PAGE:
MP3s make you less happy, study says

Hi-res audio not only sounds great, it could be better for your emotional wellbeing too.

According to a study by the Audio Engineering Library, MP3s and similar low-quality compression formats have a distinct effect on the timbral and emotional characteristics of the instruments involved - strengthening neutral and negative emotional characteristics, and weakening positive ones.

The study - called The Effects of MP3 Compression on Perceived Emotional Characteristics in Musical Instruments - analysed compressed and uncompressed music samples at several bitrates over 10 emotional categories.

MORE: High-resolution audio: Everything you need to know

It found that MP3 compression strengthened emotional characteristics like mysterious, shy, scary and sad, but weakened positive ones like happy, heroic, romantic, comic and calm. So playing Pharell's Happy won't have quite the same uplifting effect at a lower bitrate.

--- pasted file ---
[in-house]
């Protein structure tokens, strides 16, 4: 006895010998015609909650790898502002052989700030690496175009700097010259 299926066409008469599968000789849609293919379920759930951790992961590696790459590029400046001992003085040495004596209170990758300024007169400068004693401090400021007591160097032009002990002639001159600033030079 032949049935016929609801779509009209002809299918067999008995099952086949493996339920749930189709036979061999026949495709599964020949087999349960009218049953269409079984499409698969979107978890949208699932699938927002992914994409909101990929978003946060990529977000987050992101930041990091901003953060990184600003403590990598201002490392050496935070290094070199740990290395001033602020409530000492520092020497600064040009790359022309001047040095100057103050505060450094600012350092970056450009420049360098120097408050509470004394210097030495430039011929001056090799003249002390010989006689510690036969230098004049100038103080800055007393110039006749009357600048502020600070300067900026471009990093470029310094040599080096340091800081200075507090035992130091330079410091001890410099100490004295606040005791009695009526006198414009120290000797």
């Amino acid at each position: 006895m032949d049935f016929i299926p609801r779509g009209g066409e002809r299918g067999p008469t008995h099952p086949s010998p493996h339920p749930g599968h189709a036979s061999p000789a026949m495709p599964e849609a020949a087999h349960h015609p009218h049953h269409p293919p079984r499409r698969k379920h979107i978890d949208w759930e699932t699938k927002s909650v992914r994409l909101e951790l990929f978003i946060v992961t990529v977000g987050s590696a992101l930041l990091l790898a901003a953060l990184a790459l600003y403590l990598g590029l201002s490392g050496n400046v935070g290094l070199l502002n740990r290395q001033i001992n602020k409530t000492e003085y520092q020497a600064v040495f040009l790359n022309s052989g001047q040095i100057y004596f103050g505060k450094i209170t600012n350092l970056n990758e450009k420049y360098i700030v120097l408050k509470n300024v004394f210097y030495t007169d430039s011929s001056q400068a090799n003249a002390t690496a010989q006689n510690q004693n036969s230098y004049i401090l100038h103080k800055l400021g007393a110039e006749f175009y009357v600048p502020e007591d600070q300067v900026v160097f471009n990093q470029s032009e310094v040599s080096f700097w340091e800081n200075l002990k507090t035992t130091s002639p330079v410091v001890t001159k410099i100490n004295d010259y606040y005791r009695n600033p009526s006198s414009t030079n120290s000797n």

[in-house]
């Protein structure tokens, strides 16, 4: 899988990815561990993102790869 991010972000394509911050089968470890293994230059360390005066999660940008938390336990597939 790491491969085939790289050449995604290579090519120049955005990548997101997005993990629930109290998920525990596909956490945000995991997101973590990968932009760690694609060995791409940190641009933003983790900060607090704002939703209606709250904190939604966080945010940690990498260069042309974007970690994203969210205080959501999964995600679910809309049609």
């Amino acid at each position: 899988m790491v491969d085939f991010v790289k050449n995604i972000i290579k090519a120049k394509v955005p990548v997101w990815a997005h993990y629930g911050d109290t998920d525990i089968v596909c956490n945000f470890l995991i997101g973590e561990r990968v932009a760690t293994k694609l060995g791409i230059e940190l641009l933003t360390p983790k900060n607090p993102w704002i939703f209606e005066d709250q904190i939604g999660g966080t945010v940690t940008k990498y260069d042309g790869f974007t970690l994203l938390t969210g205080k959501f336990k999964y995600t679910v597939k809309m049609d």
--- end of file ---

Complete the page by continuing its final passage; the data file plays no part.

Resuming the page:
Interestingly, the emotional characteristic of anger was relatively unaffected by MP3 compression. The Audio Engineering Library put this down to the background artefacts in such a low-quality compression which could sound like a growl.

The trumpet was the instrument most affected by the level of compression, the study said, while the horn was the least affected.

So there you have it - a great excuse to get into hi-res audio.

MORE: What are hi-res audio headphones and do they sound better?

Joe Svetlik

Joe has been writing about tech for 17 years, first on staff at T3 magazine, then in a freelance capacity for Stuff, The Sunday Times Travel Magazine, Men's Health, GQ, The Mirror, Trusted Reviews, TechRadar and many more (including What Hi-Fi?). His specialities include all things mobile, headphones and speakers that he can't justifying spending money on.